When I was a little girl, my great-grandmother lived next door. During thunderstorms when we'd lose power, she would come over with her sister, my great-Aunt Carly, and we’d sing songs…..quietly…it was forbidden to sing or even talk loudly during a thunderstorm. So, we’d sit around in the dark with candles and sing this old song. “Til The Storm Passes Over, til the thunder sounds no more, til the clouds roll forever from the sky. Hold me fast, let me stand, in the hollow of Thy hand. Keep me safe..til the storm passes by.”
Nothing bad has ever happened to me in the rain. Until...
It was a typical Saturday afternoon in June. I'd been to visit my son and his fiancee and had planned to stop at the cemetery on the way home to visit my dad. There was something very strange about the clouds on this day. And the wind. A dark and ominous blue they were..so low to the ground...my car wanted to wobble in the wind as I watched branches above me sway with sudden gusts and finger-like spiraling wispy clouds teasing me from above. Tornadoes? Today? Actually, I thought, I should pull over. It was that scary looking. My mind went over all the safety rules for driving in a storm including scoping out the banks to the left and right for ditches to hide in just in case I needed one. Lights on. Pay attention. Very strange weather indeed. One minute it looked like it might pour and then complete calm. I nixed the graveyard visit - Daddy would have agreed - and decided to try and make it home.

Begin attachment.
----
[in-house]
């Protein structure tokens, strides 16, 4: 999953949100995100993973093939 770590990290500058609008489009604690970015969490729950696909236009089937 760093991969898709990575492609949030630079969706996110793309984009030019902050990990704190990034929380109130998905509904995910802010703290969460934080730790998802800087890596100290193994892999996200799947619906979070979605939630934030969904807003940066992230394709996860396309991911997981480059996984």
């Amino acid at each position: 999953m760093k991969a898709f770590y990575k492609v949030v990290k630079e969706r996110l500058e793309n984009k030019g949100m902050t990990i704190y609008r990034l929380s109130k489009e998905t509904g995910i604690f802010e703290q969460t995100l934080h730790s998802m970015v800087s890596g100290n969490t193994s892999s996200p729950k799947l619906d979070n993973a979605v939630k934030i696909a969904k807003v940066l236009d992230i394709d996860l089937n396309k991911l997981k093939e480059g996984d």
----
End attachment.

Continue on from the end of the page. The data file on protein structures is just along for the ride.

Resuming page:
It was a bad decision.
I passed an intersection and rounded a curve just as sheets of water and wind fell from the sky - seemingly out of nowhere. Finding wipers, finding wipers......I couldn't see for a few seconds and then the back and forth sway of the wiper blades revealed straight ahead, within spitting distance, a pool of standing water in the left lane where the pavement was broken. There was no time to change lanes.